Before we moved to the giant jungle of New York City, surrounded by tons of friends who *possibly* see babies in their distant 10-year plan, and ohhhhh, zero grandparents, we lived in a quaint (read: tiny) house in Maryland. There, Carlitos had three sets of grandparents, two aunts, numerous step-aunts, cousins and a backyard.
It was dreamy.
My husband’s family all lives there already and my parents, upon learning that their hussy lovely daughter was pregnant, sold their home and moved down there, too. There was a lot of ‘home shuffling’ the first year: apartments and condos in various areas of D.C. for my parents and ourselves. But then we found that tiny cottage in Maryland and my parents moved two streets away.
It was awesome.
We, of course, assumed they moved that close because they wanted to spend every waking second with us and help raise our child. While this may have been their original sentiments also, I think reality quickly settled in. Suddenly they were all using words like ‘boundaries’ and ‘visiting hours’ and saying things like ‘We do have a life outside of you guys.’ and ‘Why don’t you just go HOME! That’s your HOME! Are too good for your HOME! ANSWER ME!’
I’m kidding of course…in that honest sort of way.
The one time we always knew we would be welcome was when we offered to cook. Aha! Loophole! It was really a win-win: My parents would pay for fabulous produce at the town farmer’s market and top quality fish at Whole Foods…plus usually some wine that cost more than $6.99. (Show offs) We would cook them a delicious meal while they played with their grandson. And then my dad would do the dishes. Alright, so it was more like:
Us = win, win, win
Them = win
But still, everyone was happy. And nobody was giving us side eye when we started to take our coats off to stay awhile.
I think the favorite meal we created on one of these occasions was a recipe from Giada de Laurentis. Frankly, she annoys me. I watched her show one time and she was making toast with Nutella and sliced strawberries. That is just a slap in the face. Like, Look at me! I have a million amazing family connections, got myself this here cooking show and just to throw it in your face that I had all of this awesomeness handed to me without earning it in the slightest I will get up here and show you how to make toast!
She’s like that chick who owns Dylan’s Candy Bar. Yeah, my dad is a little someone named Ralph Lauren. Heard of him? So, I could do just about anything in the universe I wanted to with my life. Focus on charity? Start a well-run business? Do anything productive with my fortuitous fortune? Nope. I think I will half-ass a candy store but still get tons of publicity because of who my daddy is, yo. Have you ever been in a Dylan’s Candy Shop? Useless.
But I digress.
I did, grudgingly, try this one recipe of Giada’s and I have to admit it is bangin’. Girl makes toast on TV but this recipe is elegant and complex (flavor-wise, not in difficulty) so…she clearly stole it. So…I am stealing it from her. (But obviously actually giving her credit since I just spent three paragraphs talking about how it is hers. Don’t sue me, G.) I altered it slightly this time and used onions instead of shallots, but I can admit it is better in it’s original form.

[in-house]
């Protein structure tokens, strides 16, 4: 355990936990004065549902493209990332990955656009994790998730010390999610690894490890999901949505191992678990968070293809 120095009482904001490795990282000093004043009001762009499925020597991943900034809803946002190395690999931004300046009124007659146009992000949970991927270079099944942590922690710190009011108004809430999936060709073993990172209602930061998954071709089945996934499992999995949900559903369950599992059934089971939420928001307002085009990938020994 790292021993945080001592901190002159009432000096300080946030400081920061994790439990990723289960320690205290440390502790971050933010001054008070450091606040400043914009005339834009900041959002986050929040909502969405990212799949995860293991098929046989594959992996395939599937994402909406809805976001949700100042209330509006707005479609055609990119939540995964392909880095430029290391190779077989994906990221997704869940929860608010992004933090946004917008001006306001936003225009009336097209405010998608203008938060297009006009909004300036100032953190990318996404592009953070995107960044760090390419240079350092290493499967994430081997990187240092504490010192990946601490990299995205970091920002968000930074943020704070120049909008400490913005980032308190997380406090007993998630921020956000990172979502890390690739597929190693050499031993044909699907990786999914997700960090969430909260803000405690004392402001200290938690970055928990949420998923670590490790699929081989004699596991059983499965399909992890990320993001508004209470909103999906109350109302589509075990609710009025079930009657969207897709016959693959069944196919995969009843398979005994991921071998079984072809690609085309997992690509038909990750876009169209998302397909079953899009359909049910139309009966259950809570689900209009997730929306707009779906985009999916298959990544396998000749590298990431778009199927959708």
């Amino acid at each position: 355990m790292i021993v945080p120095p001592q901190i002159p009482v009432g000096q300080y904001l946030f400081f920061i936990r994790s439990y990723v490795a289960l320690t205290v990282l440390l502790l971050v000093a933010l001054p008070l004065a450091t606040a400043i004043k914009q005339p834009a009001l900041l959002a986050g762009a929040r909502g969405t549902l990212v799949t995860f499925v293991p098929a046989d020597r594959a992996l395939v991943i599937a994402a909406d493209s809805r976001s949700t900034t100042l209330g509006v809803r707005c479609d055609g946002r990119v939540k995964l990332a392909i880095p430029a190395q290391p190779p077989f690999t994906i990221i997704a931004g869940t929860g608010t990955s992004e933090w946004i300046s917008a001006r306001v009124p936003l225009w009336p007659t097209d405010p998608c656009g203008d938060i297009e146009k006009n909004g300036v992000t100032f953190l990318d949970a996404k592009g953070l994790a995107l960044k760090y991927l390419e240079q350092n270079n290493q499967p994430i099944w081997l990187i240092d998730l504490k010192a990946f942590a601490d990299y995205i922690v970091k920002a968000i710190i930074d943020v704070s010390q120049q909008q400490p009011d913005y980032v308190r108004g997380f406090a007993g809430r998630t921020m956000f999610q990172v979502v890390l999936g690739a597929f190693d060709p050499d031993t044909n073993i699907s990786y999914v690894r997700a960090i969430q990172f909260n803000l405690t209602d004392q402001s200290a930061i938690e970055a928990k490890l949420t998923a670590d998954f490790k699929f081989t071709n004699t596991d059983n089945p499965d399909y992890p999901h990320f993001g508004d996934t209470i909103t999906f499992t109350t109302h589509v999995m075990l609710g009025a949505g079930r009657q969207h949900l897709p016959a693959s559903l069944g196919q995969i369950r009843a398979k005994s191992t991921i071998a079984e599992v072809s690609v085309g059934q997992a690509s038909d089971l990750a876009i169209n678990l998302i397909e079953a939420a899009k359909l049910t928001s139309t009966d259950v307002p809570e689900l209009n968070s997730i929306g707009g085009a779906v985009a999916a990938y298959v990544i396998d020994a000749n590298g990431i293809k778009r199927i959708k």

This dish is the perfect meal to welcome Spring…and to keep the summer running as far into the Fall as possible. Mint? Lemon? Peas? It’s freshness and brightness and flirtatiousness galore to wake your taste buds out of their winter roasted brussel sprouts and beef crockpot variations stupor.
And if you ever start to feel like you are over staying your welcome somewhere, offer to make this. Just don’t forget to ask the host for their credit card so you can go buy the ingredients on their dime. They love that part.
(Even though I did replace shallots with onions this time, this is honestly a recipe that I enjoy best in it’s original form, so if you just click the link above it will take you to her recipe. I know, I have some serious brass cojones to talk trash and then link to her recipe, but I am who I am.)
We don’t have a microwave, so I just put a tiny bit of water and turned the heat on really low until the peas were defrosted. You can also just leave them out for about 30-60 minutes ahead of time if you plan ahead. But if you’re the type to plan ahead, why are you reading this blog? Go find Martha.
He strikes again! At least hand sanitizer is easier to clean up than foot powder. This serves as proof that I feel you that cooking legit meals is hard with kids – and it is why my kids are often eating mac n cheese and pre-cooked chicken sausage with frozen lima beans – BUT a little mess in the foyer is worth it sometimes.
When cooking the fish, warm the oil in the pan at medium, put it in skin side down and cover. Keep at medium heat and do not flip! Once the top of the fish starts looking opaque you know it is cooked through and the skin will be perfectly crispy. Give your kids the salmon skin with a smile on your face and they will devour it…and then they will be wicked smart. I’m totally not kidding.
My final tip? Cut the salmon into serving-size filets BEFORE cooking. I cooked the whole fish this time and then tried to cut into servings after and the plates ended up downright ugly (hence no final photo). When cut ahead of time, placed on top of the puree and then surrounded by the lemon brodetto, this is a dish that would even impress your mother-in-law. Gorgeous.